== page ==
Pokerstar sued by casino for almost $10 million over playing card scam

In Atlantic City’s Borgata hotel an interesting scam occurred, not from a lowly criminal criminal or mafia boss, but one of America’s biggest poker stars. Phil Ivey, a big name in the famous television-broadcast World Series of Poker, is being sued by the casino over an alleged marked card dispute.

Ivey used a printing error to his advantage – playing cards made by Gemaco, Inc allegedly were misprinted on the back on key strategy cards, giving Ivey an advantage as he would know which cards were being dealt to whom, then bet accordingly. The Borgata casino is also suing Gemaco Inc for their error.

How did this all go down? Since Ivey had a high roller status at Atlantic City casinos, the casinos allowed him enough freedom to pull off his scam. Borgata allowed him to provide his own sealed playing cards and approved his request to use an automatic card shuffler. This shuffler made it easier to spot the misprints, as a human shuffler would have mixed up the cards too much and made it difficult to spot the errors. Ivey was also permitted to bring a guest to his table.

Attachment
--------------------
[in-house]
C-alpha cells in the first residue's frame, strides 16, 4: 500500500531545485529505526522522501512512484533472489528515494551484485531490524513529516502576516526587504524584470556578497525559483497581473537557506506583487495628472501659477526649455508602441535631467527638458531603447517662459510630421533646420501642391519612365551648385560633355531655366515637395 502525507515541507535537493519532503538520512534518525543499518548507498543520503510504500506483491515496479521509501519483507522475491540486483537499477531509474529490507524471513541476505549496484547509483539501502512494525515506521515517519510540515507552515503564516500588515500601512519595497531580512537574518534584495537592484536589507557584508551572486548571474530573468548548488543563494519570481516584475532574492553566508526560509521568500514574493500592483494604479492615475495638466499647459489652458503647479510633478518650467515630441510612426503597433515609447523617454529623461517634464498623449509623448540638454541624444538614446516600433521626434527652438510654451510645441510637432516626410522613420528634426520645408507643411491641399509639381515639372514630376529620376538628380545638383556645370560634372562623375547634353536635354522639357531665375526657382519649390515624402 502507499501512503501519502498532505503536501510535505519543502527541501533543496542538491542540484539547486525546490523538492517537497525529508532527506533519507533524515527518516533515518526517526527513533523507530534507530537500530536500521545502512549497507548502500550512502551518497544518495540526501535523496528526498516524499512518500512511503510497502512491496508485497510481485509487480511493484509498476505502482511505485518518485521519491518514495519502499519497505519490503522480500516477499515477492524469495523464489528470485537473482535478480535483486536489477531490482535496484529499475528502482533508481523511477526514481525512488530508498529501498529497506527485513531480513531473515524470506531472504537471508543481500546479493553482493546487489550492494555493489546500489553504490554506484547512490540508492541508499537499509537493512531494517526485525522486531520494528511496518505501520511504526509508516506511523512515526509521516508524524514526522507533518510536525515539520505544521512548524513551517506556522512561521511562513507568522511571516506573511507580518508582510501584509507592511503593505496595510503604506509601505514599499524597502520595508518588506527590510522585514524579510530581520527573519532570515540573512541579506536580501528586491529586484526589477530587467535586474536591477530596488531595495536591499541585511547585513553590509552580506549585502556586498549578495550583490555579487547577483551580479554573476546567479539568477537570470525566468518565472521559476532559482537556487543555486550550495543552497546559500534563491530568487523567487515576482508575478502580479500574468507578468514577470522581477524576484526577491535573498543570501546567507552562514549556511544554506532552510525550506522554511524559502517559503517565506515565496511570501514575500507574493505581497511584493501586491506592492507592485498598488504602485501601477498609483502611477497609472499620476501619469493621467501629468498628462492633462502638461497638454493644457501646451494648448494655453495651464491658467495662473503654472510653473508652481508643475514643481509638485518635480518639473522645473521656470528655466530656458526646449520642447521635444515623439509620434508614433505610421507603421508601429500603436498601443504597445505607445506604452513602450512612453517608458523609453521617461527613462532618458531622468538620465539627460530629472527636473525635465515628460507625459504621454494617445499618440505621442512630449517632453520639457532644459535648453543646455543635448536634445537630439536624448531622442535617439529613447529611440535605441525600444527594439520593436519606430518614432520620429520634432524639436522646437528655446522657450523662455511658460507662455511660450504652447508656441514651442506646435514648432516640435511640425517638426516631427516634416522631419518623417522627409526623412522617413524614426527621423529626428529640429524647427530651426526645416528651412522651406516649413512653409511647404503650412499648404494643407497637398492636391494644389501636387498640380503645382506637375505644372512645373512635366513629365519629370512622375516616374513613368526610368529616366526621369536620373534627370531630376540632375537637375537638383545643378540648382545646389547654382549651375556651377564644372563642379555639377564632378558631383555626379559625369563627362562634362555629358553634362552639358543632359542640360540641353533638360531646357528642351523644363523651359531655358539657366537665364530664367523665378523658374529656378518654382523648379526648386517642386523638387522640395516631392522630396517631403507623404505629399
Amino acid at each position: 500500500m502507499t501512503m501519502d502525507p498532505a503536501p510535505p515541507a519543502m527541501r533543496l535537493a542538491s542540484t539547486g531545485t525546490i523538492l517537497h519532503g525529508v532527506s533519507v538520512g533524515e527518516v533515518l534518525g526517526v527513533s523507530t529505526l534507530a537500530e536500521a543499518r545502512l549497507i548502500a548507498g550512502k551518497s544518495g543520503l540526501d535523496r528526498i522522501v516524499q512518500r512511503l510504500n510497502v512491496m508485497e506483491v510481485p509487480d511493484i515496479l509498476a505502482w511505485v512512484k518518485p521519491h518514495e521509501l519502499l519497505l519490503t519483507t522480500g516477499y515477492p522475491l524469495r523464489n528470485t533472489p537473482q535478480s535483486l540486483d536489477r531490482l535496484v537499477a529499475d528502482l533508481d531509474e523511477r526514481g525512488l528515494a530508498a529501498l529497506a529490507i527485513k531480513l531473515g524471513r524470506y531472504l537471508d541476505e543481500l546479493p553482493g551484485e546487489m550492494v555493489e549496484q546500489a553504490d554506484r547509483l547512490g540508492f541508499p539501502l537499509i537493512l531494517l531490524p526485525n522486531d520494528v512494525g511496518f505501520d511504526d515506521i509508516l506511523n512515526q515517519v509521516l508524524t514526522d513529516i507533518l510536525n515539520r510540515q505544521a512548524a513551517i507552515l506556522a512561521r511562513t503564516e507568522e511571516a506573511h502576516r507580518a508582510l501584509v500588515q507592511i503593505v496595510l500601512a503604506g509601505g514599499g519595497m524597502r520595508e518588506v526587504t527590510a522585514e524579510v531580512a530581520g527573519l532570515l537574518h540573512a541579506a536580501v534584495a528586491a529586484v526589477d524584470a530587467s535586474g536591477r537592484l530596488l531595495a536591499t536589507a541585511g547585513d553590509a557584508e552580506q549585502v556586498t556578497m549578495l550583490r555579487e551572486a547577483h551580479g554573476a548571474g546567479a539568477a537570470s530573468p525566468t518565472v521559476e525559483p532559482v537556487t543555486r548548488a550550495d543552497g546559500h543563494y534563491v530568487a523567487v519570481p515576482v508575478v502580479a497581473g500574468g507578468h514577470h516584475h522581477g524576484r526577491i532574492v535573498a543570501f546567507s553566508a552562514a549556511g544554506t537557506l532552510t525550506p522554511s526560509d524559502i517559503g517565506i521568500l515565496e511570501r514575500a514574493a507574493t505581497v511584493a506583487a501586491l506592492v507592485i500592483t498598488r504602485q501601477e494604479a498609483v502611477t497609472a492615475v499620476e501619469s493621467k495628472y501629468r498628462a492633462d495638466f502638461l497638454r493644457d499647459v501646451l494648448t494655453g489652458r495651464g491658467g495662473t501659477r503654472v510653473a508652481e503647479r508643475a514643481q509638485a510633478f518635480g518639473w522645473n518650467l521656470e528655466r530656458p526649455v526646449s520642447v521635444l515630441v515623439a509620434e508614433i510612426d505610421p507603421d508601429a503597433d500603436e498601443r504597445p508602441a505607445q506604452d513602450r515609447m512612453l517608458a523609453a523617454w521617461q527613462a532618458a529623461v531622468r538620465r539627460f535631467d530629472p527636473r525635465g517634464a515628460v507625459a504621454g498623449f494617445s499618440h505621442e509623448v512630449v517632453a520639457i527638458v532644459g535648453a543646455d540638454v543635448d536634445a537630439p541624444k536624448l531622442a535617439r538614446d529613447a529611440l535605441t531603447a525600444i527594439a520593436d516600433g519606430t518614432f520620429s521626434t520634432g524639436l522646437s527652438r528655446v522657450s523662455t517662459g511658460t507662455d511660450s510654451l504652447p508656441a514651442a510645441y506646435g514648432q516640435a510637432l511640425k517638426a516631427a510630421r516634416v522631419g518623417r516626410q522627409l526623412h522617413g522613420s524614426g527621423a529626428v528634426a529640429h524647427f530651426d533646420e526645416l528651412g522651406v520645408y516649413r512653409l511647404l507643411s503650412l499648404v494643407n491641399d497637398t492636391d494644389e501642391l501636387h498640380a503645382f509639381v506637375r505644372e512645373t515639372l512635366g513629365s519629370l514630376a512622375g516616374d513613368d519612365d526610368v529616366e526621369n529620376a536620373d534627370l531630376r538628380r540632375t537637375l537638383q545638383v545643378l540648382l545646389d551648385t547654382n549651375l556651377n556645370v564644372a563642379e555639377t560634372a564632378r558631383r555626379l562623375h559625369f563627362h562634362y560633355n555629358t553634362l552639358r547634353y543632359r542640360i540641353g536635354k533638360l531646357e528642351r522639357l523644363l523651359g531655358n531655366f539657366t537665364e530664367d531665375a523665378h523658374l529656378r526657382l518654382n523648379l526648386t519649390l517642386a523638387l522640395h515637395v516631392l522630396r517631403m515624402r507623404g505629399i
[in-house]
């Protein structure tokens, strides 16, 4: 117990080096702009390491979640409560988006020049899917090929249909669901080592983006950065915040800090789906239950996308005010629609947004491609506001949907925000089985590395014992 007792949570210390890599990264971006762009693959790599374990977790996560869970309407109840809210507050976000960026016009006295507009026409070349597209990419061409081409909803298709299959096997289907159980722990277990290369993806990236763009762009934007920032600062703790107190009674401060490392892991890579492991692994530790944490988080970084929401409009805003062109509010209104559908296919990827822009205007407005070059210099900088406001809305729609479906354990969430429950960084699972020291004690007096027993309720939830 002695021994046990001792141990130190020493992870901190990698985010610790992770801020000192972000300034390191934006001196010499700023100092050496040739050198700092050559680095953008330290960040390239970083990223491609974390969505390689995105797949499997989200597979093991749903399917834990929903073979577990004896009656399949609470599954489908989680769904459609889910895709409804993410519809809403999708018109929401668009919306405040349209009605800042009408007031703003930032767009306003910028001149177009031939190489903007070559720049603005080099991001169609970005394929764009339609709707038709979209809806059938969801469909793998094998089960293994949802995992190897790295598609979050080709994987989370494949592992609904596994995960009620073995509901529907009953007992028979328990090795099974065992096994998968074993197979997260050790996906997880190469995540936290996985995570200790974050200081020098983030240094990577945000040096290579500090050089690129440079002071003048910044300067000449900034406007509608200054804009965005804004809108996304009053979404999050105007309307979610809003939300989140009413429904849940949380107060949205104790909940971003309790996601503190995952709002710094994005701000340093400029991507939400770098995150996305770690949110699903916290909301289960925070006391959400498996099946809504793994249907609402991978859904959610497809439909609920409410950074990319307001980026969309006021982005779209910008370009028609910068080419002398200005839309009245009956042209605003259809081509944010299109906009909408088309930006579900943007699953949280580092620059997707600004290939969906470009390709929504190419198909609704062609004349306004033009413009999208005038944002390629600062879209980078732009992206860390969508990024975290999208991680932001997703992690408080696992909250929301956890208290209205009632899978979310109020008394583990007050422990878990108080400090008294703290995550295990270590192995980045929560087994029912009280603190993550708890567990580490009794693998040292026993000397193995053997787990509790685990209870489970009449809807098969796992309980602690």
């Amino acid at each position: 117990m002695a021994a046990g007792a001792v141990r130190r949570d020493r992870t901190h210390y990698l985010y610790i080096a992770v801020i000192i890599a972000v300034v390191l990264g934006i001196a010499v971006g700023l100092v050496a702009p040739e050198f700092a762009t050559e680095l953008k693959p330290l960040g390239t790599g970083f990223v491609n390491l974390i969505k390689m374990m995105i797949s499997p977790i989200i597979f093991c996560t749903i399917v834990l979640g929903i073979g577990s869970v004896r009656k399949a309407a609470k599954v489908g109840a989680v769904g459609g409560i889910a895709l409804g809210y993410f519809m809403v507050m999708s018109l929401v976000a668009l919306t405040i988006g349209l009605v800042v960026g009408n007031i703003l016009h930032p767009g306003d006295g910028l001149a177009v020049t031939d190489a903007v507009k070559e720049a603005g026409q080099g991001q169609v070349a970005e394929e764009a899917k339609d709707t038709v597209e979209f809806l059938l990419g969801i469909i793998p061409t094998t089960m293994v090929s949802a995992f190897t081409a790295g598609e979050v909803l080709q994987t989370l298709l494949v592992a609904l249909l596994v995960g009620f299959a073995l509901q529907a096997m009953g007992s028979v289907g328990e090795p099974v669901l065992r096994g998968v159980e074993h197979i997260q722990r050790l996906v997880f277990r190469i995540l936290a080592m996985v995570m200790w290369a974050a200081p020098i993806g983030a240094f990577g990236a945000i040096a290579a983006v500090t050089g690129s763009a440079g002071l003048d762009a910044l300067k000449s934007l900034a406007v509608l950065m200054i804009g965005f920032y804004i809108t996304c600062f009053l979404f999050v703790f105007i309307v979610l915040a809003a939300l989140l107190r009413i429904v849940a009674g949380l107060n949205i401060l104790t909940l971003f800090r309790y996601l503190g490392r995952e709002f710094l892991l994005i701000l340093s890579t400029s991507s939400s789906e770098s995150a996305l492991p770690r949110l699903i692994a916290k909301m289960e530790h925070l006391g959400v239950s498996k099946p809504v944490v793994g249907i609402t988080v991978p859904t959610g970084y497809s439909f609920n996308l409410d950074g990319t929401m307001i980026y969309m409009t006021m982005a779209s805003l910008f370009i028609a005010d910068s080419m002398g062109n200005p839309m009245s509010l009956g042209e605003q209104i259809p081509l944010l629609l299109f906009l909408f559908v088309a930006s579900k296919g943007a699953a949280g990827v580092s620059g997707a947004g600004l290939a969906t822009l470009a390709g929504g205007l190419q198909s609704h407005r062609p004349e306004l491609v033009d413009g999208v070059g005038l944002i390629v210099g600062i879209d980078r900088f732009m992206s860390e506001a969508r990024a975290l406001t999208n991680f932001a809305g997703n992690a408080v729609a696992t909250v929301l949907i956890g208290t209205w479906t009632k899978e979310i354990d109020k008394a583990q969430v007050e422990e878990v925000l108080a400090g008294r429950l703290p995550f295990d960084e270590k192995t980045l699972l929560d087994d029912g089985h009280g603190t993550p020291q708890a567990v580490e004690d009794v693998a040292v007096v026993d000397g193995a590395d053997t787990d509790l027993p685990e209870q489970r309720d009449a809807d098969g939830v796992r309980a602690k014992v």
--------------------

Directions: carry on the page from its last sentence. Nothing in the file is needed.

Ivey pulled off this scam during multiple poker sessions in 2012, and his celebrity poker partner Cheng Yin Sun is also alleged to have participated in the scam.

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